posted on Aug, 11 2014 @ 10:06 AM
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Great thread there boomer,
the Foxtrotalpha blog never fails to amaze aswell.

We will find out sooner rather than later, the "mystery" is well on its way of being revealed.

Btw, you got a pm.



posted on Aug, 11 2014 @ 01:22 PM
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a reply to: gariac

I agree with you Gariac. I don't think the plasma is being used so much for stealth as for air boundry layer control or for controlling airflow in general.

I've read a few interesting patents coming from Lockheed and Boeing regarding using plasma actuators of some sort to create stable and consistent pressure gradients along the air inlet for the engines of jets. A way to control the air flow so that the curves of the intake to the buried engine don't suffer from air pressure loss. Works on the exhaust too from what I can tell.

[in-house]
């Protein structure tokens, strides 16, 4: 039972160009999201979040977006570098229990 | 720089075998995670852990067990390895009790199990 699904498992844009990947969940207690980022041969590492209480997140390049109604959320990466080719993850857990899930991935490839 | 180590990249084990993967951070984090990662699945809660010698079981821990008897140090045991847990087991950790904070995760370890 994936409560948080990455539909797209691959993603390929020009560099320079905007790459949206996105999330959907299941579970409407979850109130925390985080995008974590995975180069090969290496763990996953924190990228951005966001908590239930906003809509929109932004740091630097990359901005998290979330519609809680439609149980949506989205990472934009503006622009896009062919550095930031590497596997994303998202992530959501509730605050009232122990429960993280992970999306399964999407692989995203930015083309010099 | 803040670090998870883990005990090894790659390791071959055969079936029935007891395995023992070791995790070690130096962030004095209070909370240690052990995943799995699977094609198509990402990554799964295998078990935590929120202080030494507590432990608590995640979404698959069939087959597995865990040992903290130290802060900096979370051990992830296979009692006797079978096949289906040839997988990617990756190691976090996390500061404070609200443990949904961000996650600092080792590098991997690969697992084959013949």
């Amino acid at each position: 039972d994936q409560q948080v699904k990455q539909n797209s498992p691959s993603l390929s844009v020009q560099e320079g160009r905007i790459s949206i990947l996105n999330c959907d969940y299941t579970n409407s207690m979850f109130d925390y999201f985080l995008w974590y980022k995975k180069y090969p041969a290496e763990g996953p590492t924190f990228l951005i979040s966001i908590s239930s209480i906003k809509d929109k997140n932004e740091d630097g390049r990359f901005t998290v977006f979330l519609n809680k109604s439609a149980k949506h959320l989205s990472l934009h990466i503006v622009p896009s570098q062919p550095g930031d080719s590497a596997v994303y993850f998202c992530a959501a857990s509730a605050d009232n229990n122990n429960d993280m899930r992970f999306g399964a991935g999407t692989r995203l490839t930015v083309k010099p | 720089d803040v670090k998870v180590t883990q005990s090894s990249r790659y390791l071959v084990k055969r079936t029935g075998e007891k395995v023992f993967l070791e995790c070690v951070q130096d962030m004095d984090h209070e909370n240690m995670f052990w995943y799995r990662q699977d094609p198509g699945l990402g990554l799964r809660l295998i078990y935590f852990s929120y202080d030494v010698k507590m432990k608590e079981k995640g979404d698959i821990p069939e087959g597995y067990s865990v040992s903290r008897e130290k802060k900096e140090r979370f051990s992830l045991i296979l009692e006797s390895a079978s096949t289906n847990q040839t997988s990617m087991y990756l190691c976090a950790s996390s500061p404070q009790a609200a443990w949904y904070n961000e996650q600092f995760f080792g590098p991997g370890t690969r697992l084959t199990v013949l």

Also there are patents from the same gang that discuss using plasma actuators of some sort actually inside the engine to smooth out airflow on the tips of the compressor blades for improved performance.



posted on Aug, 11 2014 @ 04:16 PM
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Stealth ?
How ?
Worst design ever !



posted on Aug, 12 2014 @ 11:03 AM
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www.nasa.gov...-o6jmO5KnI

This looks very cool indeed.



Speed Agile Team Wins Laureate

Almost since the dawn of powered flight, military aircraft have benefitted from NASA aeronautics research. Back then - in 1917 – it wasn't called NASA. It was the National Advisory Committee for Aeronautics, which changed its name to the National Aeronautics and Space Administration in 1958.